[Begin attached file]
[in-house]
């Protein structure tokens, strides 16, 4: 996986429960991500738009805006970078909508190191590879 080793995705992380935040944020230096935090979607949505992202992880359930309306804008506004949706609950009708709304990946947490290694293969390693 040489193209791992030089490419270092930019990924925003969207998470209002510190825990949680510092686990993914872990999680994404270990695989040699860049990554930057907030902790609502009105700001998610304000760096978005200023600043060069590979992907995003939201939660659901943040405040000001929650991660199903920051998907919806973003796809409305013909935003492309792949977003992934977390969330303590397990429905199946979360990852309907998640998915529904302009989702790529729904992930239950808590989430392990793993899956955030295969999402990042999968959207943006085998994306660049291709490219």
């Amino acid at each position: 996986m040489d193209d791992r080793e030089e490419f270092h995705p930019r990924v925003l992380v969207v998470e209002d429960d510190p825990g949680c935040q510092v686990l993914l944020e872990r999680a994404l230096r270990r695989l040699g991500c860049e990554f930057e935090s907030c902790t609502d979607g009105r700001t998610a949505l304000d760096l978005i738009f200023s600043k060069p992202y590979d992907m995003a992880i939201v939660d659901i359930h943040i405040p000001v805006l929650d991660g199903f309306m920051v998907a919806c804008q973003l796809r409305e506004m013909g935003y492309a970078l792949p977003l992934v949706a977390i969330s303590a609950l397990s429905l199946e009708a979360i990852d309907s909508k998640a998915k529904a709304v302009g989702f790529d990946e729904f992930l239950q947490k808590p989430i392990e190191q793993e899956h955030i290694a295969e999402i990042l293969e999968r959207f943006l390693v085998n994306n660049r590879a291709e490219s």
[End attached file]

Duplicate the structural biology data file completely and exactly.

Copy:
[in-house]
């Protein structure tokens, strides 16, 4: 996986429960991500738009805006970078909508190191590879 080793995705992380935040944020230096935090979607949505992202992880359930309306804008506004949706609950009708709304990946947490290694293969390693 040489193209791992030089490419270092930019990924925003969207998470209002510190825990949680510092686990993914872990999680994404270990695989040699860049990554930057907030902790609502009105700001998610304000760096978005200023600043060069590979992907995003939201939660659901943040405040000001929650991660199903920051998907919806973003796809409305013909935003492309792949977003992934977390969330303590397990429905199946979360990852309907998640998915529904302009989702790529729904992930239950808590989430392990793993899956955030295969999402990042999968959207943006085998994306660049291709490219």
């Amino acid at each position: 996986m040489d193209d791992r080793e030089e490419f270092h995705p930019r990924v925003l992380v969207v998470e209002d429960d510190p825990g949680c935040q510092v686990l993914l944020e872990r999680a994404l230096r270990r695989l040699g991500c860049e990554f930057e935090s907030c902790t609502d979607g009105r700001t998610a949505l304000d760096l978005i738009f200023s600043k060069p992202y590979d992907m995003a992880i939201v939660d659901i359930h943040i405040p000001v805006l929650d991660g199903f309306m920051v998907a919806c804008q973003l796809r409305e506004m013909g935003y492309a970078l792949p977003l992934v949706a977390i969330s303590a609950l397990s429905l199946e009708a979360i990852d309907s909508k998640a998915k529904a709304v302009g989702f790529d990946e729904f992930l239950q947490k808590p989430i392990e190191q793993e899956h955030i290694a295969e999402i990042l293969e999968r959207f943006l390693v085998n994306n660049r590879a291709e490219s």